Women in society at this time had very little agency when it came to a majority of matters in their lives. The reason that Nora got into her situation, was because she forged her father’s’ signature to take out a loan. However, she would not have needed to do that if she had the right to take out the loan in her own name initially. Her expected role in society was to be a housewife, as well as uphold her husband’s reputation and expectations, and to look beautiful all while doing it. Things even go as far as the preference of activities that her husband has for her; in one instance Torvald attempts to explain why a trivial activity such as embroidery is superior to knitting by saying: “”[Embroidery] it’s far more beautiful, don’t you think?… But knitting. It’s just bloody ugly. Look. Your arms are all squashed up. The knitting needles going up and down. Up and down. There’s something Chinese about it.”” (pg 88) In A Doll’s House, Nora has accepted this type of treatment from Torvald, believing it is normal, and does not have a revelation about it until much later in the story.

Towards the end of the story, Torvald confesses that he will never forgive her for forging her father’s signature and then after he discovers that the issue has been resolved and that his reputation is safe, he flips his feelings around by then confessing that he is so glad to be back with his wife and how much he loves her. This is when Nora finally snaps. She finally realizes that she’s been in a trance of sorts and has been treated like a doll throughout her entire life, first starting with her father and then with Torvald after she got married. She explains, “”[Torvald] You never loved me. You just enjoyed the idea of being in love with me. … [my father] called me his doll. He played with me like I used to play with my dolls…[Torvald] You took me from my father’s house to yours. And the same thing happened here. You furnished according to your taste. So I developed the same taste as you.”” She then dresses herself up and proceeds to leave the home, her children, and her belonging behind. And slams the door behind her on the way out.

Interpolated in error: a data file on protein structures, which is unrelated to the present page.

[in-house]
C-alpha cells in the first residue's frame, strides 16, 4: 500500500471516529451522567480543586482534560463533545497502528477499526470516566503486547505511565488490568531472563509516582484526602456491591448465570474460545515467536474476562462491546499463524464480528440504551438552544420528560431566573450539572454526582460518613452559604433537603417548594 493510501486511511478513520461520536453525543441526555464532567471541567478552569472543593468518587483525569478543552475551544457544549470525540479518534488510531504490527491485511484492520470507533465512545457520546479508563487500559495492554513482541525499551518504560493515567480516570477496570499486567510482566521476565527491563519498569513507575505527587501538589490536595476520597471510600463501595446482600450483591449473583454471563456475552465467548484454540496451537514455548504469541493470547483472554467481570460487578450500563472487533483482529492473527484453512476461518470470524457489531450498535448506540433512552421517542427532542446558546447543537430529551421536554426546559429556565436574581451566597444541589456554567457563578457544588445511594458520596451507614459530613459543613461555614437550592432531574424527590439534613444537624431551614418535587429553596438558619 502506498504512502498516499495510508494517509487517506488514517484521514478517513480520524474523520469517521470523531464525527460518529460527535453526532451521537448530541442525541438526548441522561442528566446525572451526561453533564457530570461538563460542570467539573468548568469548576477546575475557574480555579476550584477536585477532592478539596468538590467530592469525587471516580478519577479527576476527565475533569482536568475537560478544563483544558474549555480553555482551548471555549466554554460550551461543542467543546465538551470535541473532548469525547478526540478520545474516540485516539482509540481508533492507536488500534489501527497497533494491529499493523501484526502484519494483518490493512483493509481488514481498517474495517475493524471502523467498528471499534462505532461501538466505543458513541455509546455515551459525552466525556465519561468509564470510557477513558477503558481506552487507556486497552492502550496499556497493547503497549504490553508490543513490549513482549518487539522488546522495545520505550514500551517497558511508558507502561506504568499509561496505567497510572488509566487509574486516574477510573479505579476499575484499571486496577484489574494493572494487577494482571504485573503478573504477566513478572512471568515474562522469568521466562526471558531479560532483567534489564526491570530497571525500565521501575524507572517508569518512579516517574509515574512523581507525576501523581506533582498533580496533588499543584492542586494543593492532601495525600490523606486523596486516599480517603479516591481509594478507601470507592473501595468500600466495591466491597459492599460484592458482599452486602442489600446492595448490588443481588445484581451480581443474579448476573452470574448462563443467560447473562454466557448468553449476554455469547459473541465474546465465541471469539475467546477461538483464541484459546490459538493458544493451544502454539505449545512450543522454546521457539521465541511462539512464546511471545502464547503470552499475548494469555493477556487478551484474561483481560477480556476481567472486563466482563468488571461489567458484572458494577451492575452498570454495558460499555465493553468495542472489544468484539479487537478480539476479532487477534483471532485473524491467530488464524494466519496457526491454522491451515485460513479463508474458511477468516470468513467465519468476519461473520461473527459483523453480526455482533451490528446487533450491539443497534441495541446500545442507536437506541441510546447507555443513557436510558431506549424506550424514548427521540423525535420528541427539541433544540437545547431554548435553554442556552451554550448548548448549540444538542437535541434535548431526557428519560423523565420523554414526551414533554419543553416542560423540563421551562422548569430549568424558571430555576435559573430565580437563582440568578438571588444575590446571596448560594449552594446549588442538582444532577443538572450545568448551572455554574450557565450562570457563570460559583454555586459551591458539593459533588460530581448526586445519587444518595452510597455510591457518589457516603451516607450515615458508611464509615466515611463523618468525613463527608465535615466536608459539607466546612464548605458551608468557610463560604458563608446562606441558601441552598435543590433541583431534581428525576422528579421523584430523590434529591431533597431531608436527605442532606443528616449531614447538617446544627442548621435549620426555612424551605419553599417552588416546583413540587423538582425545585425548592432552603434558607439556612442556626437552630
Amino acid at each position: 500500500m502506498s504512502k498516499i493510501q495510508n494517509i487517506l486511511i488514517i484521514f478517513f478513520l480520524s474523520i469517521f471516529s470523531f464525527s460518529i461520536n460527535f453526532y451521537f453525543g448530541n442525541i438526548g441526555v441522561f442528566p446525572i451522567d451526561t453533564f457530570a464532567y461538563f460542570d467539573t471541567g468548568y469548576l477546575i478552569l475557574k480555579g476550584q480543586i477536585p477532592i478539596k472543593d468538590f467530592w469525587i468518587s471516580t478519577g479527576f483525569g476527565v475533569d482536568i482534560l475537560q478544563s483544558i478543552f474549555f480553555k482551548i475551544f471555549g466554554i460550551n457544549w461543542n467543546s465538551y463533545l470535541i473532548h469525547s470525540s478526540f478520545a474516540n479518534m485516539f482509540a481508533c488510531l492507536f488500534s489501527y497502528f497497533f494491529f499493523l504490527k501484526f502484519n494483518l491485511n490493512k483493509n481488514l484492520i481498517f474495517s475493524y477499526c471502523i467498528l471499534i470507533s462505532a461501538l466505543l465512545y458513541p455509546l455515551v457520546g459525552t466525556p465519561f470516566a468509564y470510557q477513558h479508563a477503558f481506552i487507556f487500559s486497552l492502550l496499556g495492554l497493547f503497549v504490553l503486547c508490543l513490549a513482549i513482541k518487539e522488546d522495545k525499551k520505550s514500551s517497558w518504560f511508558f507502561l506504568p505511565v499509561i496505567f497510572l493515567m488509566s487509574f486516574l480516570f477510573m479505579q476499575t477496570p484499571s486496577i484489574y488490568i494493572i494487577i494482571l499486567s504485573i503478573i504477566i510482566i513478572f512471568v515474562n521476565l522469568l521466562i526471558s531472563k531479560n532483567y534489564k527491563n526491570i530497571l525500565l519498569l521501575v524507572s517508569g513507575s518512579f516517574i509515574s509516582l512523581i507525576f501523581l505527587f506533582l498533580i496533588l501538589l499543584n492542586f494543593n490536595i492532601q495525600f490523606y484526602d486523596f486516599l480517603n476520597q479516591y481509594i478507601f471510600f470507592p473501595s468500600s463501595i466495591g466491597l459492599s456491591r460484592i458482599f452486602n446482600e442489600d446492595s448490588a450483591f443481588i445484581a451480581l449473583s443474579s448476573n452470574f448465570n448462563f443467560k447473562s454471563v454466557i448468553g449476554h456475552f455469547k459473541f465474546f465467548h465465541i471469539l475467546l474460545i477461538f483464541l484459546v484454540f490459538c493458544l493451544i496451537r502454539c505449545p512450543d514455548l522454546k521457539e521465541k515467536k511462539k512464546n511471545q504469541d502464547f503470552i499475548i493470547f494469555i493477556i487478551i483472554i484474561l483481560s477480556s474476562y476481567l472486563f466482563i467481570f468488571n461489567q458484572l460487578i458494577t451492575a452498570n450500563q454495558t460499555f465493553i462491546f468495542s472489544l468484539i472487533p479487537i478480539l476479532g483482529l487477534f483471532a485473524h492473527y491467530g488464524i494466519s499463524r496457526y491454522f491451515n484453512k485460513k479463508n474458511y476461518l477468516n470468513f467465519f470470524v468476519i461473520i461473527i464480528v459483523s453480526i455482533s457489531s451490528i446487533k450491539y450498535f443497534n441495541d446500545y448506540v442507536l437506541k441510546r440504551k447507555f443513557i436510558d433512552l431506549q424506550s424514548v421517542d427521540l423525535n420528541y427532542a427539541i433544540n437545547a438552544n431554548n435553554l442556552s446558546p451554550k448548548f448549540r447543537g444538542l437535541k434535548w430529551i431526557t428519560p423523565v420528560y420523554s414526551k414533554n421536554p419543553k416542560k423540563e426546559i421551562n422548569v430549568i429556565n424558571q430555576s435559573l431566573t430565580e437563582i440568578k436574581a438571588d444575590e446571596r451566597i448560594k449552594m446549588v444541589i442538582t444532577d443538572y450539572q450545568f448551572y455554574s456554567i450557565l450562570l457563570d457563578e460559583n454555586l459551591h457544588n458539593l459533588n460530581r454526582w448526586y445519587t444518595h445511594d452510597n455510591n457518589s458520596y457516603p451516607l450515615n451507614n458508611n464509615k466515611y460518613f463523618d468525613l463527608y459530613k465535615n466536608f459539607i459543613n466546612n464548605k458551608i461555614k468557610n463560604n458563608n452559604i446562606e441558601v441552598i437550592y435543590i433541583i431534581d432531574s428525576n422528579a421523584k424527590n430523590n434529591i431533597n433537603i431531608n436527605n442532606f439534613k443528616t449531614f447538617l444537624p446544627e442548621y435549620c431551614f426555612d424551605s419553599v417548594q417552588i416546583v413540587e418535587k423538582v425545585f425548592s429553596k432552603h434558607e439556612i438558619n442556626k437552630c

Nora slamming the door at the end of the play leaves the possibility of the outcome up to interpretation. Some could say that Nora leaves town and starts a new life for herself, while others may debate the reality of it and that she does not have any skill sets to begin something for herself. This ending of Nora leaving her family, caused some uproar at the time within society and those who watched it, so much that some productions changed the ending to where she returns back to Torvald. While against Ibsen’s original vision, this was done in order to make the audiences less uncomfortable. By changing the ending in some productions, it shows that society wasn’t ready for women to be displayed in a place of power where they are making decisions of that caliber.

The issue that is most prevalent in A Doll’s House is the treatment of women in society, but more specifically the societal hold on them. Throughout the play, we can see how Torvald represents the holding of women and the treatment that they must face in physical form. While Nora represents how women were viewed, perceived in society, and the reality of finally taking action about it. While the treatment of women has gotten much better, recent times have reminded that there is still much work that has to be done. By the end of the play, Nora decided that she was not her Fathers’ or Torvalds’ doll anymore, just like women of today have made the decision that they aren’t just a plaything anymore.

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Global Issues in "A Doll's House". (2020, Feb 10). Retrieved from